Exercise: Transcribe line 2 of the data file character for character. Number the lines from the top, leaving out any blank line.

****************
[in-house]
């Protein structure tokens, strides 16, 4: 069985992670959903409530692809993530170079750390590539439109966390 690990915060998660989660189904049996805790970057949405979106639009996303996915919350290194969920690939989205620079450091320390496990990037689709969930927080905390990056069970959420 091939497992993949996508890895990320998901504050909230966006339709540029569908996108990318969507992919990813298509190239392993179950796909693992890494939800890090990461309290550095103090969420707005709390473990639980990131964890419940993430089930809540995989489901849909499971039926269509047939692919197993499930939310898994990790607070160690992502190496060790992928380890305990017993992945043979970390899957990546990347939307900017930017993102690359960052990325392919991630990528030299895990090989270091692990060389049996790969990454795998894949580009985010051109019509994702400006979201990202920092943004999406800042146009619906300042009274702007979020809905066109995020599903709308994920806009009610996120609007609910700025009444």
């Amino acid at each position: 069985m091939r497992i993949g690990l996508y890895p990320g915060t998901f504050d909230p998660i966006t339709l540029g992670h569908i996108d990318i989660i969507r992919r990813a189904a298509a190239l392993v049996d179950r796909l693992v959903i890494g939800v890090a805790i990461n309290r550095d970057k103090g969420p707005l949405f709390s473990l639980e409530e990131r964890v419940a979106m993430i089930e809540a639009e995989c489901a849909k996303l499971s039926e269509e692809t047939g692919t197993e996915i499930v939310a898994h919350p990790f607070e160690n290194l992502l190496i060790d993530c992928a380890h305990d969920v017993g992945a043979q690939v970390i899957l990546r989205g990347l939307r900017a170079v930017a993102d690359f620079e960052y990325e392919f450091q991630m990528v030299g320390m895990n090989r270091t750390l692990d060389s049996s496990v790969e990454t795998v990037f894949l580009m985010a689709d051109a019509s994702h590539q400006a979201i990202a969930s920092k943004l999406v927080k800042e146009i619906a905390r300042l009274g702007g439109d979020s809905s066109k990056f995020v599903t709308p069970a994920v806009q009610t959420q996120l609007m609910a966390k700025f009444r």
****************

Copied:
């Protein structure tokens, strides 16, 4: 069985992670959903409530692809993530170079750390590539439109966390 690990915060998660989660189904049996805790970057949405979106639009996303996915919350290194969920690939989205620079450091320390496990990037689709969930927080905390990056069970959420 091939497992993949996508890895990320998901504050909230966006339709540029569908996108990318969507992919990813298509190239392993179950796909693992890494939800890090990461309290550095103090969420707005709390473990639980990131964890419940993430089930809540995989489901849909499971039926269509047939692919197993499930939310898994990790607070160690992502190496060790992928380890305990017993992945043979970390899957990546990347939307900017930017993102690359960052990325392919991630990528030299895990090989270091692990060389049996790969990454795998894949580009985010051109019509994702400006979201990202920092943004999406800042146009619906300042009274702007979020809905066109995020599903709308994920806009009610996120609007609910700025009444």